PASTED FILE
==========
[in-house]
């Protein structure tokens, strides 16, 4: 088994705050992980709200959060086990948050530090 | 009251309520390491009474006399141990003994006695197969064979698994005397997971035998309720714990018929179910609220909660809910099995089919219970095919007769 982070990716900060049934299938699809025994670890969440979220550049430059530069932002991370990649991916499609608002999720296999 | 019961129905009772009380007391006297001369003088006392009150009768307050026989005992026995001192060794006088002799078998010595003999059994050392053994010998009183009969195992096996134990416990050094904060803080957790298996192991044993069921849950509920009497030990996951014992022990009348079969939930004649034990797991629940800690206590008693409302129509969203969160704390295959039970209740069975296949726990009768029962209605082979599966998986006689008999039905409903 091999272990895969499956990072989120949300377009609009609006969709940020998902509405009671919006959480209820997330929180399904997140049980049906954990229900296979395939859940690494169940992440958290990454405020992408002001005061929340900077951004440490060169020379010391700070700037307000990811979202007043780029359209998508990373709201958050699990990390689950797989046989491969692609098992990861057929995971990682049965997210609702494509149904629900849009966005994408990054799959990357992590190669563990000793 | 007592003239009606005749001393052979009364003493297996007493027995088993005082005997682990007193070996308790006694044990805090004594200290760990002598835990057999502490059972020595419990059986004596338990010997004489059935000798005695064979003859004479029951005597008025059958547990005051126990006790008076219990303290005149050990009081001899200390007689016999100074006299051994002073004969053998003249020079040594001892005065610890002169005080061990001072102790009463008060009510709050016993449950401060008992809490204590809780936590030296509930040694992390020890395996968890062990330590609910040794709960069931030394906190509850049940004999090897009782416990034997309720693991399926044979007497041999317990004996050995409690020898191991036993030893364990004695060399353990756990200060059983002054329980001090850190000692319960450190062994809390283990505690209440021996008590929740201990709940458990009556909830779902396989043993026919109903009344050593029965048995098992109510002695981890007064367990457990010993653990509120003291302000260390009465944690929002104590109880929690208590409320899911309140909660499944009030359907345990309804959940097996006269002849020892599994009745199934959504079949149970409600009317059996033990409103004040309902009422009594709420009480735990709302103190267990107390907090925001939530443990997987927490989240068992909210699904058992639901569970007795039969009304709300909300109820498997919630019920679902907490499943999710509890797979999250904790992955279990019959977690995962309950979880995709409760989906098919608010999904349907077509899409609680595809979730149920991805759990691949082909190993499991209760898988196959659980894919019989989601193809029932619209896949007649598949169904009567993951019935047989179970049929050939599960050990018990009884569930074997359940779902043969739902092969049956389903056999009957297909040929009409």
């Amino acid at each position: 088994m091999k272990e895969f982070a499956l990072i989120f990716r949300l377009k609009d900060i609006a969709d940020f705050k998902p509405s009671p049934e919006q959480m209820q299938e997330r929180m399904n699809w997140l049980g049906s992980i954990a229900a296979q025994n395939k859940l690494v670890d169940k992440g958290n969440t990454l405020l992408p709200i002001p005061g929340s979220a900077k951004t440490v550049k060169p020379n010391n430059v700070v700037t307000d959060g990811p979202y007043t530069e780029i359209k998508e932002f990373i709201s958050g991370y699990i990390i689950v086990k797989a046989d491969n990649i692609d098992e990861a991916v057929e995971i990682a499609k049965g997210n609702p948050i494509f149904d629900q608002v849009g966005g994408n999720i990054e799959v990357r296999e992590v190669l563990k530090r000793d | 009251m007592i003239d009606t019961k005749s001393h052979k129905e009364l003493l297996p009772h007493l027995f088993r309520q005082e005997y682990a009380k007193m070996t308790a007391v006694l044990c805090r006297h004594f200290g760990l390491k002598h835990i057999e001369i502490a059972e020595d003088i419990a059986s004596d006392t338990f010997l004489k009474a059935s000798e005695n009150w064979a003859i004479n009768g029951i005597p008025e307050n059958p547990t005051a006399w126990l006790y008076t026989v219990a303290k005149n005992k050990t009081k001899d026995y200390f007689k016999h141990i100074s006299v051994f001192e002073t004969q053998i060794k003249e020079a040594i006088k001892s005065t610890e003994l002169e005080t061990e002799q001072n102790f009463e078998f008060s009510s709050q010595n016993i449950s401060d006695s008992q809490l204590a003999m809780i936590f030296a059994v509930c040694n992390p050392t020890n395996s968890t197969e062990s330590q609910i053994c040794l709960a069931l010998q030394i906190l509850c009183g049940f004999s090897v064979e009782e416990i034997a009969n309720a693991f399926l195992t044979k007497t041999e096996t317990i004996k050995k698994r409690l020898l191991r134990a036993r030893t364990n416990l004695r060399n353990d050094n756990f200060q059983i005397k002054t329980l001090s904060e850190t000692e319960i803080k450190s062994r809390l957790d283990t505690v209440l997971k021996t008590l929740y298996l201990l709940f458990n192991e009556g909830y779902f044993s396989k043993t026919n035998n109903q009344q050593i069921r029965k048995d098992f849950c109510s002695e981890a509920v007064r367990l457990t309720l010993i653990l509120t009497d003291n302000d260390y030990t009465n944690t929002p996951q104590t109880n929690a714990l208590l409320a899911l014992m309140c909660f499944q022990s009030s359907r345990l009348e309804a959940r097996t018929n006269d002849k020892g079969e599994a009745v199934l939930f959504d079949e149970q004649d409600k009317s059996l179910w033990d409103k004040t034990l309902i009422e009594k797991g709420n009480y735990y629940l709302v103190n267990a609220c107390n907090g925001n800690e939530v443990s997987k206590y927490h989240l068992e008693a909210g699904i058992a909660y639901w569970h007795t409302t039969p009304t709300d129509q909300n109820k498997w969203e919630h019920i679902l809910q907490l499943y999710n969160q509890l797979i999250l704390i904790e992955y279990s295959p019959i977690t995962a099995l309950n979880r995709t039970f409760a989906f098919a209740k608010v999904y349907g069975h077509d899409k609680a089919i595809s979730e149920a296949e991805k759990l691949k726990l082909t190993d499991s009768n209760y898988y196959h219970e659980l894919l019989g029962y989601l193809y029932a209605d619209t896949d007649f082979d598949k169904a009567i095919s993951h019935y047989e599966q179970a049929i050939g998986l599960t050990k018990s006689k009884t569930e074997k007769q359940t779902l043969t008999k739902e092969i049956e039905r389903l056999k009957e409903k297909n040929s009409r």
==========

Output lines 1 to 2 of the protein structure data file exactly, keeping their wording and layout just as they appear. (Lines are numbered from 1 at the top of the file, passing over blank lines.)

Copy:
[in-house]
């Protein structure tokens, strides 16, 4: 088994705050992980709200959060086990948050530090 | 009251309520390491009474006399141990003994006695197969064979698994005397997971035998309720714990018929179910609220909660809910099995089919219970095919007769 982070990716900060049934299938699809025994670890969440979220550049430059530069932002991370990649991916499609608002999720296999 | 019961129905009772009380007391006297001369003088006392009150009768307050026989005992026995001192060794006088002799078998010595003999059994050392053994010998009183009969195992096996134990416990050094904060803080957790298996192991044993069921849950509920009497030990996951014992022990009348079969939930004649034990797991629940800690206590008693409302129509969203969160704390295959039970209740069975296949726990009768029962209605082979599966998986006689008999039905409903 091999272990895969499956990072989120949300377009609009609006969709940020998902509405009671919006959480209820997330929180399904997140049980049906954990229900296979395939859940690494169940992440958290990454405020992408002001005061929340900077951004440490060169020379010391700070700037307000990811979202007043780029359209998508990373709201958050699990990390689950797989046989491969692609098992990861057929995971990682049965997210609702494509149904629900849009966005994408990054799959990357992590190669563990000793 | 007592003239009606005749001393052979009364003493297996007493027995088993005082005997682990007193070996308790006694044990805090004594200290760990002598835990057999502490059972020595419990059986004596338990010997004489059935000798005695064979003859004479029951005597008025059958547990005051126990006790008076219990303290005149050990009081001899200390007689016999100074006299051994002073004969053998003249020079040594001892005065610890002169005080061990001072102790009463008060009510709050016993449950401060008992809490204590809780936590030296509930040694992390020890395996968890062990330590609910040794709960069931030394906190509850049940004999090897009782416990034997309720693991399926044979007497041999317990004996050995409690020898191991036993030893364990004695060399353990756990200060059983002054329980001090850190000692319960450190062994809390283990505690209440021996008590929740201990709940458990009556909830779902396989043993026919109903009344050593029965048995098992109510002695981890007064367990457990010993653990509120003291302000260390009465944690929002104590109880929690208590409320899911309140909660499944009030359907345990309804959940097996006269002849020892599994009745199934959504079949149970409600009317059996033990409103004040309902009422009594709420009480735990709302103190267990107390907090925001939530443990997987927490989240068992909210699904058992639901569970007795039969009304709300909300109820498997919630019920679902907490499943999710509890797979999250904790992955279990019959977690995962309950979880995709409760989906098919608010999904349907077509899409609680595809979730149920991805759990691949082909190993499991209760898988196959659980894919019989989601193809029932619209896949007649598949169904009567993951019935047989179970049929050939599960050990018990009884569930074997359940779902043969739902092969049956389903056999009957297909040929009409």